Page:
Kay’s Cuts: A tale of two continents

Steve Kay, 09/02/2022

A monthly column written for Beef Central by US meat and livestock industry commentator Steve Kay, publisher of US Cattle Buyers Weekly





AUSTRALIA and North America are thousands of miles apart. But what happens in the beef industries on the two continents helps shape the global beef trade. Right now, events in Australia and the US are moving in opposite directions.

The Australian cattle herd is in rapid rebuild mode after devastating drought finally came to an end. Meat & Livestock Australia in its annual Projections forecasts that the national herd will increase by 1.1 million head this year.

Meanwhile, Australian beef exports had a challenging year in 2021 and fell well short of 900,000 tonnes, their lowest level in at least 36 years, as herd rebuilding took full effect. Exports this January fell to one of the lowest monthly figures on record because of the spread of the omicron variant and its impact on processing capacity, as Beef Central’s Jon Condon noted last week.

In stark contrast, drought across parts of the US and high costs relative to calf prices took a bigger than expected bite out the US cattle herd in 2021. The declining numbers reflected a third year of liquidation of the US cattle herd, with prospects of a fourth year in 2022.

The January 1, 2022 total inventory at 91.902 million head was down 1.88 million head or 2 percent from January 1 2021. Analysts had expected the herd number to be down 1.2pc. While the herd numbers have no direct bearing on current cattle prices, they are likely to positively impact the price of all classes of cattle as the year progresses, say analysts.

Also in stark contrast, US beef exports smashed their all-time records for volume and value in 2021. Official data is not yet available for December exports. But through 11 months, US exports were on a record volume pace at 1.32 million metric tons. Beef export value, which had already set a new annual record through October, increased more than US$2.5 billion from a year ago, soaring 39pc to US$9.59 billion.

USDA’s inventory report also showed that beef cow numbers at 30.125 million head were down 719,000 head or 2.3pc from the prior year. Analysts had forecast a decline of 2pc. USDA put the 2021 calf crop at 35.085 million head, down 410,000 head or 2.1pc on a year ago. The crop could shrink again in 2022 by at least that amount, says Andrew Gottschalk,

Another important number was that the feeder cattle and calf supply outside feedyards on January 1 was down 677,000 head, which Gottschalk says is the lowest number since the cyclical low in 2015. As the feeder cattle and calf supply outside feedyards shrinks, US feedlots will be forced to pay up for feeder cattle and calves.

With the wheel of leverage returning to the fed cattle sector as those supplies decline, demand for feedlot replacements will gain momentum, he says.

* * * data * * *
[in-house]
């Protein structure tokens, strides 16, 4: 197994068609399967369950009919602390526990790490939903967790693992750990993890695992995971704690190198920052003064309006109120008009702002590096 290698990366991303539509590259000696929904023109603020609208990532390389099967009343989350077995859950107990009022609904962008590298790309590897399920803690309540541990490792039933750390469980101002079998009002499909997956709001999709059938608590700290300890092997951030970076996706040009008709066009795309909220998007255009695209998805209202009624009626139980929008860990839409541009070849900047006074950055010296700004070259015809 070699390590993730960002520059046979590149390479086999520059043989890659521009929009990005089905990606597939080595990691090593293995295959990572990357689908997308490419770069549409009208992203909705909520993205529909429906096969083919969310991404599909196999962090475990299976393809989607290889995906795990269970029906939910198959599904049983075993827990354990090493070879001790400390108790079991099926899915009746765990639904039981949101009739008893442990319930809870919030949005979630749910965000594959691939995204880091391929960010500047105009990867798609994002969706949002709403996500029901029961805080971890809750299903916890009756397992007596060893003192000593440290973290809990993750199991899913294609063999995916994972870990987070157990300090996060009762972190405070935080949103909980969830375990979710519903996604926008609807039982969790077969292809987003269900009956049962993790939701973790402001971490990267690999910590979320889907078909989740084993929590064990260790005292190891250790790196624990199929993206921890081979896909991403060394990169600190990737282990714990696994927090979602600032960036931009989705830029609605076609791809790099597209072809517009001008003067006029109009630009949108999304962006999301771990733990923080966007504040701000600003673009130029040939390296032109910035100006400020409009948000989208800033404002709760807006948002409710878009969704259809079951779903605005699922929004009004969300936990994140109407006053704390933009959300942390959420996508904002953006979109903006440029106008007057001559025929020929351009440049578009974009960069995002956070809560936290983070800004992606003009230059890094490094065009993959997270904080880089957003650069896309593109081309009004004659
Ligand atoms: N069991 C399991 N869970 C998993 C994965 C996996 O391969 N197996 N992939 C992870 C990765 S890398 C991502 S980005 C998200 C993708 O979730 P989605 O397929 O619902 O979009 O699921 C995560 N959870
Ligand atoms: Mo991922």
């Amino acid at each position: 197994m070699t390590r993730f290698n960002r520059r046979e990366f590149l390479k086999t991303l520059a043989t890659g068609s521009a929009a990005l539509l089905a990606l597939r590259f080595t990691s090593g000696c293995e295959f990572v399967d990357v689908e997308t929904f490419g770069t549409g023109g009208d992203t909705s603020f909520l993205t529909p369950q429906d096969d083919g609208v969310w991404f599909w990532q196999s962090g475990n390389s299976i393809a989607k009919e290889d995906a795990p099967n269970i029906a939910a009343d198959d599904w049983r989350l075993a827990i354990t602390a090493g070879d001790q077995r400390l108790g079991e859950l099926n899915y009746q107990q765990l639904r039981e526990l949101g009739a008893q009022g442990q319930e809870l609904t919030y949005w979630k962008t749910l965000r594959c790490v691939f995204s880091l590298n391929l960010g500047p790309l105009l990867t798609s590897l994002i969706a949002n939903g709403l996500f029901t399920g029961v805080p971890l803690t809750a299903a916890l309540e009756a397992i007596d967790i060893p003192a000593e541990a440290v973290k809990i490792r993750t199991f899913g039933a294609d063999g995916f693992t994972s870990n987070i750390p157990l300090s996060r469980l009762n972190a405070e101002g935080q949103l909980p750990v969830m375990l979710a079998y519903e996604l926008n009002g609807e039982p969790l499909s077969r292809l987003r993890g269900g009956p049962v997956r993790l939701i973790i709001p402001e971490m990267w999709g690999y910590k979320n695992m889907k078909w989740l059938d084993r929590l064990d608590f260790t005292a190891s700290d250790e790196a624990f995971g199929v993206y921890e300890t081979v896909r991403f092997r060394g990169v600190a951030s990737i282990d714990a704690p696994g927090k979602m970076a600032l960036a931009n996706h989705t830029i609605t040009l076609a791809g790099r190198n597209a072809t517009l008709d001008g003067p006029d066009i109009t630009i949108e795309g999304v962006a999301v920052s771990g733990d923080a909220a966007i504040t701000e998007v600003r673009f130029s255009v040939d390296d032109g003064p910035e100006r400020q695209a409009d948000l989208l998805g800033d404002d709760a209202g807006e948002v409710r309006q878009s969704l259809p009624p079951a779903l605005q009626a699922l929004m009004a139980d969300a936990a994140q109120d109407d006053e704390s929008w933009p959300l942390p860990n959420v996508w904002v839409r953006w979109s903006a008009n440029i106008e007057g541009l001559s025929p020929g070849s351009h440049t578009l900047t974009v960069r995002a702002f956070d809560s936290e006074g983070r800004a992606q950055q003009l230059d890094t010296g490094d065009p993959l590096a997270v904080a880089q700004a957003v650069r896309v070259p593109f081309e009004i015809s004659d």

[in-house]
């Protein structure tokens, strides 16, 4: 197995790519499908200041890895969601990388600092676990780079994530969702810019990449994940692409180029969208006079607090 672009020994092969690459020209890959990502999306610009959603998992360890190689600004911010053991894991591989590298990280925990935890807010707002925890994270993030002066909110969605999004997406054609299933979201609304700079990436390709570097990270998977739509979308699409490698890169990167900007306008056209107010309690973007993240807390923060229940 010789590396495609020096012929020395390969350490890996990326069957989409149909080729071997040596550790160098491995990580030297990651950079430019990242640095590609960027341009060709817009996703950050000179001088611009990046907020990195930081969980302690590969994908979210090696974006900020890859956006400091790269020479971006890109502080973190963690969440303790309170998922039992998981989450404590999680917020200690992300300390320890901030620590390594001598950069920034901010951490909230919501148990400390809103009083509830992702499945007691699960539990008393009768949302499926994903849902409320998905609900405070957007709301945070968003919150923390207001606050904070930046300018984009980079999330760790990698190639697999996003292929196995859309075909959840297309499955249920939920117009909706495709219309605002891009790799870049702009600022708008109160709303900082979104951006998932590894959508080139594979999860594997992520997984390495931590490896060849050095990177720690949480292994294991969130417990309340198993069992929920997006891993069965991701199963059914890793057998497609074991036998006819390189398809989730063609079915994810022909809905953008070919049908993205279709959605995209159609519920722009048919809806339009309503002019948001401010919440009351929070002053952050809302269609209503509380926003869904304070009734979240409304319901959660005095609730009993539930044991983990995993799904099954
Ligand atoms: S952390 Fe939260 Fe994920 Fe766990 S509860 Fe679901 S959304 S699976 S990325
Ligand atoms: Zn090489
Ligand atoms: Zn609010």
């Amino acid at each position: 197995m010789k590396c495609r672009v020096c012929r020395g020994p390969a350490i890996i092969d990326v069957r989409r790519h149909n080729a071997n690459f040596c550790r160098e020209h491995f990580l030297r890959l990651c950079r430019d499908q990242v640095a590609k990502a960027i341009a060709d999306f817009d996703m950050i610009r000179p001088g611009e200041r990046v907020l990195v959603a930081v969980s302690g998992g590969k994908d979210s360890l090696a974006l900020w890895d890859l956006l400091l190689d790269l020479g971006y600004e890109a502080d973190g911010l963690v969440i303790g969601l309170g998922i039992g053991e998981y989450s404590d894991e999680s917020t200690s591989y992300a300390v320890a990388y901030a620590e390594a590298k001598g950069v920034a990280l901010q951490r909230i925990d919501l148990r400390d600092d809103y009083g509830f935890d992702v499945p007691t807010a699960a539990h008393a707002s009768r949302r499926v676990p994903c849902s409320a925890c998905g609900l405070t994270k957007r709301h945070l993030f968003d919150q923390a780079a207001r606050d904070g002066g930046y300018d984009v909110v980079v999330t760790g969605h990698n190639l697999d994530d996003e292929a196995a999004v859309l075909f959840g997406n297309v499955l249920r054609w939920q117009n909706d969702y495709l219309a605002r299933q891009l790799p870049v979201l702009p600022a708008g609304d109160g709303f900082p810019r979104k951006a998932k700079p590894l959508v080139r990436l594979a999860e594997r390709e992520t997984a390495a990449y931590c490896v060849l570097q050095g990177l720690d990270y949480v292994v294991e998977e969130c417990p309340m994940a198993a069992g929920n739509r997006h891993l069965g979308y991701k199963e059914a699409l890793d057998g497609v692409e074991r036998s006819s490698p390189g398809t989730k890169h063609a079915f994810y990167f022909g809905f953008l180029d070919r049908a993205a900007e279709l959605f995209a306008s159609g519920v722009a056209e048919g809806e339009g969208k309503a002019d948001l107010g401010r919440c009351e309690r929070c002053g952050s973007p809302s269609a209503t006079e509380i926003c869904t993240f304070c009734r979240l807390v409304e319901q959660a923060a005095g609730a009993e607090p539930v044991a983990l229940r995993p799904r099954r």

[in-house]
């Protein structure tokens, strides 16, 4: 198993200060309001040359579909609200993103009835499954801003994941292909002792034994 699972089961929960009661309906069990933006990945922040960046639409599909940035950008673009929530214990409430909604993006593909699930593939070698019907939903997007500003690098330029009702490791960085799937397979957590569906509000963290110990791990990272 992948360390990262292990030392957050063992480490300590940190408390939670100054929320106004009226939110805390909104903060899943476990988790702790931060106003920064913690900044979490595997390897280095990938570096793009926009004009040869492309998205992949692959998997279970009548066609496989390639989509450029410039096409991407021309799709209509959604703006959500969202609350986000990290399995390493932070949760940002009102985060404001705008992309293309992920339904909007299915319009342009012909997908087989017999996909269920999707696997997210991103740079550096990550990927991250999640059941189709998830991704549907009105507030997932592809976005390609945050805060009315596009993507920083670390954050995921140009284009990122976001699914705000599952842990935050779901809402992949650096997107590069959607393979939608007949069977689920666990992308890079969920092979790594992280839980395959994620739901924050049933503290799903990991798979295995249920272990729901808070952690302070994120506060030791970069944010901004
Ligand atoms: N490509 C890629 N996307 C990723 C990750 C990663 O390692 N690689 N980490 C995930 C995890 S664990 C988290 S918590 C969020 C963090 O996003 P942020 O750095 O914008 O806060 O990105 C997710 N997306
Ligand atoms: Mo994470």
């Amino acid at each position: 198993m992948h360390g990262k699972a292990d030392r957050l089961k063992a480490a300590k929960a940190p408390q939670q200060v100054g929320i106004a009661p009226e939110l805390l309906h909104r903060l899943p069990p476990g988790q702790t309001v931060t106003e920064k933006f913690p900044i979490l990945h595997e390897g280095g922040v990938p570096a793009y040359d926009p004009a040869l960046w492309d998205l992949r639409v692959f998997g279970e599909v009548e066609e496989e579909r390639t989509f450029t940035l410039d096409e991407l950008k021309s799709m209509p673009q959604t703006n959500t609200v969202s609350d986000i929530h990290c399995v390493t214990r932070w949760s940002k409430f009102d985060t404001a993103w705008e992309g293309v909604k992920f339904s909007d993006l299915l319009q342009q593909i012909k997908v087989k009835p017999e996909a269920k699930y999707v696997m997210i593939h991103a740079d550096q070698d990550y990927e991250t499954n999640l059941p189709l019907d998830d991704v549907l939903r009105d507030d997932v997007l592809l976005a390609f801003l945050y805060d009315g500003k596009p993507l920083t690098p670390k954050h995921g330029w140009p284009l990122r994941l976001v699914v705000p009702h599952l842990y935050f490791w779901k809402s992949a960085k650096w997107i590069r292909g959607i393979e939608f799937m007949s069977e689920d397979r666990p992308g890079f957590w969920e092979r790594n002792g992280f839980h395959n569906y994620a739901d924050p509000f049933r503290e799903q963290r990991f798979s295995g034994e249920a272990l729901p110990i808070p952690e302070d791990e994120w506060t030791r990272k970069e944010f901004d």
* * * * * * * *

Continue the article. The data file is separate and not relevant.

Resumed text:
Direction of US cow herd

The report is particularly important this year as a longer-term indication of the direction of the beef cow herd, given drought conditions, pandemic market turmoil and relative cattle prices and costs, says David Anderson, Texas A&M University. Of most interest to him were the cow herd and replacement numbers. The number of beef cows in the US was the fewest since 2015. The decline from 2021 was the largest year-to-year decline since the 860,000 head decline from 1996-97.

It is interesting to note that the report included a significant revision to last year’s beef cow inventory, reducing it by 314,000 head, he says.

Drought certainly contributed to falling US beef cow numbers, says Anderson. Cow slaughter in 2021 was well above 2020.

But cow numbers declined in regions not affected by drought. Calf prices relative to costs forced some more culling. The inventory report indicates the industry is headed towards less beef production and higher prices, he says.

A cow herd of this size should also lead to some expectations of calf prices approaching the rarified air of the years following the Texas 2010-2012 drought. The current drought and its development over the coming months will dictate a lot about the size of the cow herd this year. But good beef demand should also pull prices higher on top of available supplies, he says.

Texas remains far in front of other states in terms of total cattle and beef cow numbers. Its cattle and calves total on January 1 was12.7 million head. This was down 400,000 head from the prior year. Second was Nebraska with 6.8 million head, down 50,000 head. Third was Kansas with 6.5 million, also down 50,000 head. Fourth equal were Oklahoma and California with 5.2 million, down 100,000 head and up 50,000 head, respectively.

The top five beef cow states were somewhat different. Texas on January 1 had 4.475 million beef cows, down 160,000 head on a year ago. Oklahoma had 2.131 million beef cows, down 28,000 head. Missouri had 1.941 million, down 94,000 head. Nebraska had 1.832 million, down 498,000 head, and South Dakota 1.61 million, down 189,000 head. This was easily the biggest year-on-year decline of any state.

US beef export volumes will likely remain high for at least the first half of 2022. But the smaller beef cow herd and calf crop will eventually affect the US’s ability to maintain its 2021 export levels.

That’s good news for the Australian industry, particularly in the key markets of Japan and Korea.







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